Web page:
Google has been attempting to enter into the social networking market for years now. Google+ is their fourth attempt. Launched in 2011, the social networking platform had a surprisingly impressive start.

After a year, Google reported that their active membership had reached nearly 100 million. And a few years after that, Google claimed that this number had surpassed half a billion. However, these numbers have turned out to be a little deceptive.

Google transformed Google+ into more of a way to connect all of Google’s services, like YouTube and GMail. Because of this, users of any service would automatically be signed up for a Google+ account, even though they never actually used the service. And the service itself failed to ever catch on.

So why did Google+ fail? It was a great product. When it comes to connecting people, it surpassed the potential of any other social networking sites. Users were able to connect all of their Google accounts and have everything in the same place.

It also had more advanced features when it came to posting pictures, grouping friends, and more. Unfortunately, its main downfall was that it did not embrace its own design enough. Its original design was simple, sleek, functional, and user-friendly. But then it made the mistake of both being later to the market than other social networking platforms like Facebook and Twitter, as well as trying to duplicate what those platforms were doing.

A product can not be innovative if it is merely a replication.


Segway was launched in 2001. Due to details of the personal transporter being released prior to the actual product released, there was significant speculation and hype. Comments were thrown around about it being more important than the internet, or at least just as important as the personal computer. But for one very important reason, the Segway never managed to catch on: a thorough and complete design process was not followed.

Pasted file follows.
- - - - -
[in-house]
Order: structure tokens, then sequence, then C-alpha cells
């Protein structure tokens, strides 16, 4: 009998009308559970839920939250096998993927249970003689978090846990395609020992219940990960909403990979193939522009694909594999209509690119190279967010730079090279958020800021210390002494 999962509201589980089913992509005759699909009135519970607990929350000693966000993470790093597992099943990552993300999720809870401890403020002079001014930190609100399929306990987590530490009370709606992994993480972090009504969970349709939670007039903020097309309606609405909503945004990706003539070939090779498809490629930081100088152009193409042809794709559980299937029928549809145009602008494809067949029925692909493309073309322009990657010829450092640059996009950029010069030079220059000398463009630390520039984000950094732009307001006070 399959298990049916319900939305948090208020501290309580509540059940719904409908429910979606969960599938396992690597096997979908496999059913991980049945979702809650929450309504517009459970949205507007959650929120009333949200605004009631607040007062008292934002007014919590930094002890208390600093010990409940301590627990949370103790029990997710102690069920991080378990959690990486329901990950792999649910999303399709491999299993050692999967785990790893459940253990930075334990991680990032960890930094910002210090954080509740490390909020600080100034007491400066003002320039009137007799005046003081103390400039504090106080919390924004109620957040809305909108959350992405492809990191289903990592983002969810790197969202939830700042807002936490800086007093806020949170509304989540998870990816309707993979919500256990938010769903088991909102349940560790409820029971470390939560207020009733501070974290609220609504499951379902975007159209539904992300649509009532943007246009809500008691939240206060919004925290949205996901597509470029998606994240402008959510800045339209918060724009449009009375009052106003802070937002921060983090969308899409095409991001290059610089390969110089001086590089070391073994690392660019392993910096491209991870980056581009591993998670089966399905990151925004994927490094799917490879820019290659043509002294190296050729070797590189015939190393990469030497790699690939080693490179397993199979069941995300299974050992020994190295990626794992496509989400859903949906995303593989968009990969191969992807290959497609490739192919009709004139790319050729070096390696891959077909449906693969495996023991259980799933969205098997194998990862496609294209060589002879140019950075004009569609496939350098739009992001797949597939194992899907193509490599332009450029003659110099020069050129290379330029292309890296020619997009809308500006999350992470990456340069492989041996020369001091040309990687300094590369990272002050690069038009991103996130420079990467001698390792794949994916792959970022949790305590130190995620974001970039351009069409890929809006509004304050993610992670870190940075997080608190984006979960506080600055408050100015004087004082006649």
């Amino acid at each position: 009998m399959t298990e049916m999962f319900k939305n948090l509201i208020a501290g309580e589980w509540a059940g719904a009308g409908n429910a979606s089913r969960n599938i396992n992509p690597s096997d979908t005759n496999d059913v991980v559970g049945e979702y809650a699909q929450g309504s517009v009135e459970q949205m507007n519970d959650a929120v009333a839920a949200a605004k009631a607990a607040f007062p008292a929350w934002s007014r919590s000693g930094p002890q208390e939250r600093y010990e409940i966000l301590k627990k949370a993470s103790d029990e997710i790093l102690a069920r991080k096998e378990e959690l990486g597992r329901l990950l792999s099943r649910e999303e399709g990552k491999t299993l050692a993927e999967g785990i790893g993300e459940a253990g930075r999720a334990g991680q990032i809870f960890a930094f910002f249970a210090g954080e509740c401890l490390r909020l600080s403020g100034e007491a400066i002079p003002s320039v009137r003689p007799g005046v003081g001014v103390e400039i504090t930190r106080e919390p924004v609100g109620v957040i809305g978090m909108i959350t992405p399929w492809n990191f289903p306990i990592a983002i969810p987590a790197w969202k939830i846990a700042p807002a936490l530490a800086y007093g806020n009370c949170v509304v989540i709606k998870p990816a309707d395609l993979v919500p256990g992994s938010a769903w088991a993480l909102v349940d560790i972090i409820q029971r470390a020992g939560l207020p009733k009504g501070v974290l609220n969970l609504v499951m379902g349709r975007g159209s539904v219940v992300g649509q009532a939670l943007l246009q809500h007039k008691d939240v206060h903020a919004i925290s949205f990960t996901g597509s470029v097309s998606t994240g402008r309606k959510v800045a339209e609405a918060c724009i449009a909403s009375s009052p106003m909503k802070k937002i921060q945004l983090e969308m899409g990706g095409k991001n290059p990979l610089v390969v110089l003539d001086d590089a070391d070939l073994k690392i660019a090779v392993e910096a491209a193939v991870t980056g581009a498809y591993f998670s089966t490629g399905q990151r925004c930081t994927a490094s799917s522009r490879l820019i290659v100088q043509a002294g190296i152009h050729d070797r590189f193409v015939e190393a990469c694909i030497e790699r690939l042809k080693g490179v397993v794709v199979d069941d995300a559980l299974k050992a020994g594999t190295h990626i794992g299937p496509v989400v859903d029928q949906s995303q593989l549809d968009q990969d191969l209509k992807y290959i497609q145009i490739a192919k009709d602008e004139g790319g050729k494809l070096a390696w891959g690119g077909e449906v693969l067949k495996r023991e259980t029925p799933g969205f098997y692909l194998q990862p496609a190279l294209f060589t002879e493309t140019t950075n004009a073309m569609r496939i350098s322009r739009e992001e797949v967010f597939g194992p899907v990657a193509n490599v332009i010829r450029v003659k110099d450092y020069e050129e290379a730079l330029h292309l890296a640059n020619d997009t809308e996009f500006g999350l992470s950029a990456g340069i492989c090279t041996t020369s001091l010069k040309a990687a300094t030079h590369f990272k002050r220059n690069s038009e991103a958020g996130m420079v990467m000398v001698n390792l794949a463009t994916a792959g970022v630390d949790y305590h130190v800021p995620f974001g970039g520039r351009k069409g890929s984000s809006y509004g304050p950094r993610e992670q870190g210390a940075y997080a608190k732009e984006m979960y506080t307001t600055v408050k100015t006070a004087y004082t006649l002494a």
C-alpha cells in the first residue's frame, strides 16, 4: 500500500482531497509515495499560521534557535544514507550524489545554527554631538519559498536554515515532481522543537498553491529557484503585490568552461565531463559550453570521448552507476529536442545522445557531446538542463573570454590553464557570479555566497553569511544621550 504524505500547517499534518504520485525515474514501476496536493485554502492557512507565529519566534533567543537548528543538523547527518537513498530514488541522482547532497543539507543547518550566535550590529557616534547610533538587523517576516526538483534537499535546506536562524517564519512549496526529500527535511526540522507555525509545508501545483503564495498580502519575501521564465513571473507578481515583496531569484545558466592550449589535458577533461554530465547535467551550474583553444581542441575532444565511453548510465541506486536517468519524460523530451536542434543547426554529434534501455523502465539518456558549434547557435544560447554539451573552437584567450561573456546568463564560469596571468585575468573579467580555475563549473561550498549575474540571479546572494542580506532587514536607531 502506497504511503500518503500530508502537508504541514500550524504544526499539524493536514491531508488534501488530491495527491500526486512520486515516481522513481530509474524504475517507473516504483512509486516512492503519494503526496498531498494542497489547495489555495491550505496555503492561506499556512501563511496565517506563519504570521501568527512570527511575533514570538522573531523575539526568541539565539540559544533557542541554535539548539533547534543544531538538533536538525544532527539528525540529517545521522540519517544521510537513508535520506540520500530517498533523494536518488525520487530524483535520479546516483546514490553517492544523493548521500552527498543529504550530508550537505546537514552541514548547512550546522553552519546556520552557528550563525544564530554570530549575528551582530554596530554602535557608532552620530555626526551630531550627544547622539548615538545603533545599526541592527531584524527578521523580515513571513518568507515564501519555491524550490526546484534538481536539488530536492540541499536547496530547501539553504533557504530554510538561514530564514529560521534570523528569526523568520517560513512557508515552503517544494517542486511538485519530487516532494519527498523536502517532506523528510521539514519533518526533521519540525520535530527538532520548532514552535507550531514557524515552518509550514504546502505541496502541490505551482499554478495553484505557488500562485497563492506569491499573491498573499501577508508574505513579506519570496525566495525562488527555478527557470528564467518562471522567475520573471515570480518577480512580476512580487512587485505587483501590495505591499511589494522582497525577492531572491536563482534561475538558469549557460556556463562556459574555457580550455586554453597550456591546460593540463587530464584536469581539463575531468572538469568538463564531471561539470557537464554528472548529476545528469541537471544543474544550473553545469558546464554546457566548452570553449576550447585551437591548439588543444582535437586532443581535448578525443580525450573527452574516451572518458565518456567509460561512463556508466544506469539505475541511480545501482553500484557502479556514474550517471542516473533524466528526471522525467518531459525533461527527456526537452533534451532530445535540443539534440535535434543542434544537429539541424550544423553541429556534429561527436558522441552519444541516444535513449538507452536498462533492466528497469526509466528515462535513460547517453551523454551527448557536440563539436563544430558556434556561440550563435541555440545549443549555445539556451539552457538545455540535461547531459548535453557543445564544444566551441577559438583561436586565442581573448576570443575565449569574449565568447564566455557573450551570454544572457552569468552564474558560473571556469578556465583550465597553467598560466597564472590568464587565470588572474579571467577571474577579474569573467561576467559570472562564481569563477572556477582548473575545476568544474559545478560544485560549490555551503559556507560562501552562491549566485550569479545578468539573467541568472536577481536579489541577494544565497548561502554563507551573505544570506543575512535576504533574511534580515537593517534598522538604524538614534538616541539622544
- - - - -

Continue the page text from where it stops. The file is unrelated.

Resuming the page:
The main step of the design process that the makers of Segway forgot to spend time on was feasibility. Countries have laws when it comes to motorized and wheeled vehicles, and Segway did not do their due diligence in adjusting the vehicle to those laws or attempting to alter legislation to provide some more wiggle room when using the Segway.

Instead, it became far too difficult for buyers of the product to use it in the way that they wanted, so consumers just stopped buying it. Now, the main market for the product is security companies, police departments, and tour groups.

Innovation by design doesn’t happen on it’s own. It requires a concerted effort throughout your entire organization and creation of a clear innovation process. To learn how you can start innovating by design in your business, check out how I and my team can help.

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Phil McKinney is an innovator, podcaster, author, and speaker. He is the retired CTO of HP. Phil's book, Beyond The Obvious, shares his expertise and lessons learned on innovation and creativity.